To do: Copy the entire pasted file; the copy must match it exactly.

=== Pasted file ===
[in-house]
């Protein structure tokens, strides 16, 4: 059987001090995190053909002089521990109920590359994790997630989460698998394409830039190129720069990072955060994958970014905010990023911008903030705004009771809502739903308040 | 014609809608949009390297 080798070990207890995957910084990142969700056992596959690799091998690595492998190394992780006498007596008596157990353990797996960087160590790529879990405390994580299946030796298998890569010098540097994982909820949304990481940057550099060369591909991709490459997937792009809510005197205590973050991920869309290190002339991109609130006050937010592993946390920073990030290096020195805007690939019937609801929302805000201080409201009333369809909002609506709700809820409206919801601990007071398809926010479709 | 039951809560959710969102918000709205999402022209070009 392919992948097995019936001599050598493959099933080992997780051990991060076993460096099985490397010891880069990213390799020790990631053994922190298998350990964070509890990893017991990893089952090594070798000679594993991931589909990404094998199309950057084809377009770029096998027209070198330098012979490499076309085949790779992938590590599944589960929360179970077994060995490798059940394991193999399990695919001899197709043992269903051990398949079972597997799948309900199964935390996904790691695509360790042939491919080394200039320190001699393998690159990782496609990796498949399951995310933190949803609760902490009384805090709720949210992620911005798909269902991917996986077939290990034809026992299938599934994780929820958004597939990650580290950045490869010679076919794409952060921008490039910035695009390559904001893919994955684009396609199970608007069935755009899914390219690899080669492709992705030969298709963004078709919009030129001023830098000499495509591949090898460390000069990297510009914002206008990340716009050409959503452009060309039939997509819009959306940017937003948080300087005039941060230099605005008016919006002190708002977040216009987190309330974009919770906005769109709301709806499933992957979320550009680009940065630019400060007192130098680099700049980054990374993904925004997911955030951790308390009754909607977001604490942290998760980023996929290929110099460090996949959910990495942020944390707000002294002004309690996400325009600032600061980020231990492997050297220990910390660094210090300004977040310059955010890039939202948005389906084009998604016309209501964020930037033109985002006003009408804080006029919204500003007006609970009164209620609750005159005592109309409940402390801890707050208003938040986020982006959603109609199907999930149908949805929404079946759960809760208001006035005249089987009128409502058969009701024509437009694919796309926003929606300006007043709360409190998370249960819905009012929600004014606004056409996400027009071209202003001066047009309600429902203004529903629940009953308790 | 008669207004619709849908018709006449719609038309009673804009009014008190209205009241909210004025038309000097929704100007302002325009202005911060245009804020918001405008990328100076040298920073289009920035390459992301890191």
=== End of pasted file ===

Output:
[in-house]
């Protein structure tokens, strides 16, 4: 059987001090995190053909002089521990109920590359994790997630989460698998394409830039190129720069990072955060994958970014905010990023911008903030705004009771809502739903308040 | 014609809608949009390297 080798070990207890995957910084990142969700056992596959690799091998690595492998190394992780006498007596008596157990353990797996960087160590790529879990405390994580299946030796298998890569010098540097994982909820949304990481940057550099060369591909991709490459997937792009809510005197205590973050991920869309290190002339991109609130006050937010592993946390920073990030290096020195805007690939019937609801929302805000201080409201009333369809909002609506709700809820409206919801601990007071398809926010479709 | 039951809560959710969102918000709205999402022209070009 392919992948097995019936001599050598493959099933080992997780051990991060076993460096099985490397010891880069990213390799020790990631053994922190298998350990964070509890990893017991990893089952090594070798000679594993991931589909990404094998199309950057084809377009770029096998027209070198330098012979490499076309085949790779992938590590599944589960929360179970077994060995490798059940394991193999399990695919001899197709043992269903051990398949079972597997799948309900199964935390996904790691695509360790042939491919080394200039320190001699393998690159990782496609990796498949399951995310933190949803609760902490009384805090709720949210992620911005798909269902991917996986077939290990034809026992299938599934994780929820958004597939990650580290950045490869010679076919794409952060921008490039910035695009390559904001893919994955684009396609199970608007069935755009899914390219690899080669492709992705030969298709963004078709919009030129001023830098000499495509591949090898460390000069990297510009914002206008990340716009050409959503452009060309039939997509819009959306940017937003948080300087005039941060230099605005008016919006002190708002977040216009987190309330974009919770906005769109709301709806499933992957979320550009680009940065630019400060007192130098680099700049980054990374993904925004997911955030951790308390009754909607977001604490942290998760980023996929290929110099460090996949959910990495942020944390707000002294002004309690996400325009600032600061980020231990492997050297220990910390660094210090300004977040310059955010890039939202948005389906084009998604016309209501964020930037033109985002006003009408804080006029919204500003007006609970009164209620609750005159005592109309409940402390801890707050208003938040986020982006959603109609199907999930149908949805929404079946759960809760208001006035005249089987009128409502058969009701024509437009694919796309926003929606300006007043709360409190998370249960819905009012929600004014606004056409996400027009071209202003001066047009309600429902203004529903629940009953308790 | 008669207004619709849908018709006449719609038309009673804009009014008190209205009241909210004025038309000097929704100007302002325009202005911060245009804020918001405008990328100076040298920073289009920035390459992301890191």